Tesla is planning to finish the design and engineering of the next-generation Tesla Roadster by the end of this year and “hopefully” put the vehicle into production next year, according to CEO Elon Musk at Tesla’s shareholder meeting today.
The next-generation Roadster was originally announced by surprise in 2017 at the Tesla Semi Unveiling event. At the time, Tesla said that the car would “smack down” all gasoline-powered cars with its superior performance.
It’s promised to do 0-60 in 1.9 seconds, a quarter mile in 8.8 seconds, and have a top speed of 250+ miles per hour and a 200-kWh battery. At the time, we broke down whether these numbers were possible in a speculative technical analysis.
Since then, Tesla has released the Model S Plaid, which has some similar performance numbers for its 0-60 and quarter-mile time. But it likely would not be as good at track performance because the Roadster will (presumably) be a slimmed-down version of the sedan.
The Roadster was originally slated to hit the market in 2020 and has been continually pushed back. (The Semi, unveiled at the same event, was supposed to hit the market in 2019 and finally came out late last year.) In 2020, the Roadster was pushed back to 2021. In 2021, it was delayed until 2022 and then later delayed until 2023, which was confirmed again last year.
But otherwise, we’ve heard very little about the Roadster, and it hasn’t shown up on any of Tesla’s product roadmaps. Other than that one public statement last year, it didn’t look like the car would hit the road this year, as we haven’t seen much progress.
Fast forward to today, when an investor asked Musk when we might see the car. Musk’s answer was to push back the car another year, to 2024… “hopefully.”
This mention was a little more detailed than others, so it might actually reflect that this timeline is more concrete than previous timelines. Musk seemed reasonably confident that engineering and design would be completed this year but was less confident of the timeline to start production next year.
Musk emphasized multiple times that this was a “hopeful” timeline and said that “this is not a commitment” that the car would go into production next year. So stay tuned for more news on whether Tesla will follow through or whether this will be another instance of “Elon time.”
Musk also made mention of the SpaceX option package, which he has previously stated would allow the car to “hover” and which Tesla chief designer Franz von Holzhausen has said would make the car an “exciting flying machine.”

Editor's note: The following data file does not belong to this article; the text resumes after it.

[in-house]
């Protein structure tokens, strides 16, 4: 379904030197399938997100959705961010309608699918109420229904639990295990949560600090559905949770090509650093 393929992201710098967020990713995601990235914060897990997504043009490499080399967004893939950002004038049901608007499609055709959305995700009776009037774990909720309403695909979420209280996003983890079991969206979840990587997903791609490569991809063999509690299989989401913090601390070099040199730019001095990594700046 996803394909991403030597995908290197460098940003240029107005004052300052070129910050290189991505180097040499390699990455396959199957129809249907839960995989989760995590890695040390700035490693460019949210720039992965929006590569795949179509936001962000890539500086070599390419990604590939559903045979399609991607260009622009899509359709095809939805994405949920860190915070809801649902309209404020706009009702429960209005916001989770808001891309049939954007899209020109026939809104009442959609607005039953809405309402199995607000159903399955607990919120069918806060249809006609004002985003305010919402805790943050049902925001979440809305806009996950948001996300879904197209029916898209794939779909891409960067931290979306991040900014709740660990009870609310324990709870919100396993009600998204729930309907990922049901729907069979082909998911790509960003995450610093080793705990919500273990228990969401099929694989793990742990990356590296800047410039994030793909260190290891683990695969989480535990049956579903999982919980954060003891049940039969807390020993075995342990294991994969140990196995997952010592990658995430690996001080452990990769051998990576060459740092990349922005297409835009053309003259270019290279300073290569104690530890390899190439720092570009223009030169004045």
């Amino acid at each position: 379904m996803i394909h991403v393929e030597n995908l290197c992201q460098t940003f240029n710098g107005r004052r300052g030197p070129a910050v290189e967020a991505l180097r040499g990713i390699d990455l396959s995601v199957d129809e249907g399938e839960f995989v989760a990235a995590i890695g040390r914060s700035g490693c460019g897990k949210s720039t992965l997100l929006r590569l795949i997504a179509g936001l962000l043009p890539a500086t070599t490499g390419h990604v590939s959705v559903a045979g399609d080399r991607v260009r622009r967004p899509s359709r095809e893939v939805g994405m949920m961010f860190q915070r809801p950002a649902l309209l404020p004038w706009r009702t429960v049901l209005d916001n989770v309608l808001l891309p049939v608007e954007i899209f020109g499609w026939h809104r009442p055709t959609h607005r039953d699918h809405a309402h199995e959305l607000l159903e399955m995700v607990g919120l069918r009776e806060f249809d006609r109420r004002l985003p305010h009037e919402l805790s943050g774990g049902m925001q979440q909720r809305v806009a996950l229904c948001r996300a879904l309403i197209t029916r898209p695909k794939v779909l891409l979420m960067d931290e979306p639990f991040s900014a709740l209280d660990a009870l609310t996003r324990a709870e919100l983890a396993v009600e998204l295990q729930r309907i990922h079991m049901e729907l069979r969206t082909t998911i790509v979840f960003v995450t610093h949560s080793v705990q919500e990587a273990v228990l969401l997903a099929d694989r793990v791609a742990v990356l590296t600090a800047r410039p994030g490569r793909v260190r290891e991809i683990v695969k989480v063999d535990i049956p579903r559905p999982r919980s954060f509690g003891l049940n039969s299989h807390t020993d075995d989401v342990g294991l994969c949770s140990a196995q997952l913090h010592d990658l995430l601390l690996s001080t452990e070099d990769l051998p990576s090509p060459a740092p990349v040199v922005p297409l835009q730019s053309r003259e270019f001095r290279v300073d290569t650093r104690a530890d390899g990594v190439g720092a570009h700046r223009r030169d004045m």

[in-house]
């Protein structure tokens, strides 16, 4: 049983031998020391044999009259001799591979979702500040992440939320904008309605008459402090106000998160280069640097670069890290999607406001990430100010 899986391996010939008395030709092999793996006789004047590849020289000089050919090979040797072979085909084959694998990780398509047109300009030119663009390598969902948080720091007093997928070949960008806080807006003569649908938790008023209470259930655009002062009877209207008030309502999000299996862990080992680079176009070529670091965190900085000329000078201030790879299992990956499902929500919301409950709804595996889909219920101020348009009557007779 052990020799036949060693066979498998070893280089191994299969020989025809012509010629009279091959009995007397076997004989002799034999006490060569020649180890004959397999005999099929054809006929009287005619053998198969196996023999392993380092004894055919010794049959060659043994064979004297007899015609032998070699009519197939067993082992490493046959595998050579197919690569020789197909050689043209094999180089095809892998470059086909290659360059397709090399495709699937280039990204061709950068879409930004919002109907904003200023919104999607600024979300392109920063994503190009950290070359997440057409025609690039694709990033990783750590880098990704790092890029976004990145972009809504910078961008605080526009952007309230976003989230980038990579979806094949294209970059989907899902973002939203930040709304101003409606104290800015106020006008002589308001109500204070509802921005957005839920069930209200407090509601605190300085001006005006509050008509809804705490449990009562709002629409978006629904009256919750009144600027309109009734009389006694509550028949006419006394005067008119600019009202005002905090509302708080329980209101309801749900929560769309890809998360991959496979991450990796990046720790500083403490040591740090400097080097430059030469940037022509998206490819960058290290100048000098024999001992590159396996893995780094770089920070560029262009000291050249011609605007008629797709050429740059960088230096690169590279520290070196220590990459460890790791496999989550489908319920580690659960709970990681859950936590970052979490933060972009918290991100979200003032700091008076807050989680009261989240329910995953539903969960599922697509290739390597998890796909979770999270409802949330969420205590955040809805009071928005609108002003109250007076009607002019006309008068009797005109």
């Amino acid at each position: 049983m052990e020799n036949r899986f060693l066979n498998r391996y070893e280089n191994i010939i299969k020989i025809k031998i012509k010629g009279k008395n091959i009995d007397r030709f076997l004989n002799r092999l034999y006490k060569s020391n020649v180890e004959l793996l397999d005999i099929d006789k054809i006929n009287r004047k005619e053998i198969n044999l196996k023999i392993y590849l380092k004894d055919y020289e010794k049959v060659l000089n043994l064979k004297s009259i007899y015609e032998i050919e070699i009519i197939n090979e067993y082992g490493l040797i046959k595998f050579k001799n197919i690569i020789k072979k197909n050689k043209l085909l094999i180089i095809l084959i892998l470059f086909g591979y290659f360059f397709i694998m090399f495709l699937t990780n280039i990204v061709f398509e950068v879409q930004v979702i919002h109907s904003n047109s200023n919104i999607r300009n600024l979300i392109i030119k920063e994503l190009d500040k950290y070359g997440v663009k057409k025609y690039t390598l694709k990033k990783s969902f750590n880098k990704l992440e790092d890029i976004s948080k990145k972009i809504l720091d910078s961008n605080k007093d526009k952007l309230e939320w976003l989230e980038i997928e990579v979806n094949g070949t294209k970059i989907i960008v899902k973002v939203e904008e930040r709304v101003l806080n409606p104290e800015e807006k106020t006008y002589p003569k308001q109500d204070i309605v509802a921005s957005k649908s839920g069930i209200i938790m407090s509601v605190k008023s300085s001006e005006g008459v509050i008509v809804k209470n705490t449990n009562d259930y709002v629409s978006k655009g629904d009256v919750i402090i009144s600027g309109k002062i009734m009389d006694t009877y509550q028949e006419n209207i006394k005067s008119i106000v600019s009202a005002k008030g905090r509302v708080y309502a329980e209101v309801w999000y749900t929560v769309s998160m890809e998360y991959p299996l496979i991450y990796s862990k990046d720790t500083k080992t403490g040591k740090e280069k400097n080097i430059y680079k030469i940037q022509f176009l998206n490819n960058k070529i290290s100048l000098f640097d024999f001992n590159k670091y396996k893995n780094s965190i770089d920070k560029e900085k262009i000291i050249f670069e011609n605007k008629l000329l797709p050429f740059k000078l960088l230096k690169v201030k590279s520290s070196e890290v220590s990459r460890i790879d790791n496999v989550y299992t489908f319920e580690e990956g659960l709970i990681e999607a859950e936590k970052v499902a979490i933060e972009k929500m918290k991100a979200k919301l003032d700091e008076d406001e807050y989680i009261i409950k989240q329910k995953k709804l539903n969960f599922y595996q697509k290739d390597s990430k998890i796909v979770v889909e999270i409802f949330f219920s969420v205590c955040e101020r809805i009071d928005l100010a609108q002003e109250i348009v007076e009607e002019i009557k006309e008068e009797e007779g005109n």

Since this is a shareholder meeting, Musk mentioned that the car would likely not contribute much to overall company revenue but would perhaps be a “modest” contributor to profitability. Small production halo cars like this Roadster tend to have higher unit margins, but there are only so many buyers willing to spend $200,000+ on a vehicle.
But despite this likely lack of profitability, Musk did reiterate today that the car would be “sick.”
Here’s the full exchange, which starts at 1:25:50 in the video:
As an owner of the original Tesla Roadster, I am obviously excited about the next-gen one. Ever since it was first announced, I’ve wanted to see and drive this thing. That is, at least, until I launched a Plaid, and my stomach /inner ear decided that maybe two seconds is faster than anyone needs to get to 60 miles per hour…
But that said, I have to say that it’s hard to imagine the car actually coming out in 2024. It’s been pushed back so many times already, and we’ve heard so little about it that this would be a pretty quick turnaround at this point.
If this car is going to come out next year, we would expect to see more about it before it hits the road: sightings of its testing, new tooling at Tesla’s factories, job postings, and all the sorts of normal indicators that we see in the months ahead of production for any car.
We’ve been seeing these for Cybertruck for years now. That model has been delayed a few times but is finally coming to market next quarter, supposedly. And the pace of sightings suggests that it is indeed close to production at this point, so it does feel likely that it will actually hit the road this time around.
So I’d expect to start seeing more about the Roadster at least around the end of this year or perhaps the beginning of next year, if it truly is going into production next year. But I wouldn’t make any bets on it, though it is nice to hear the car at least get mentioned again after a lack of news for quite some time now.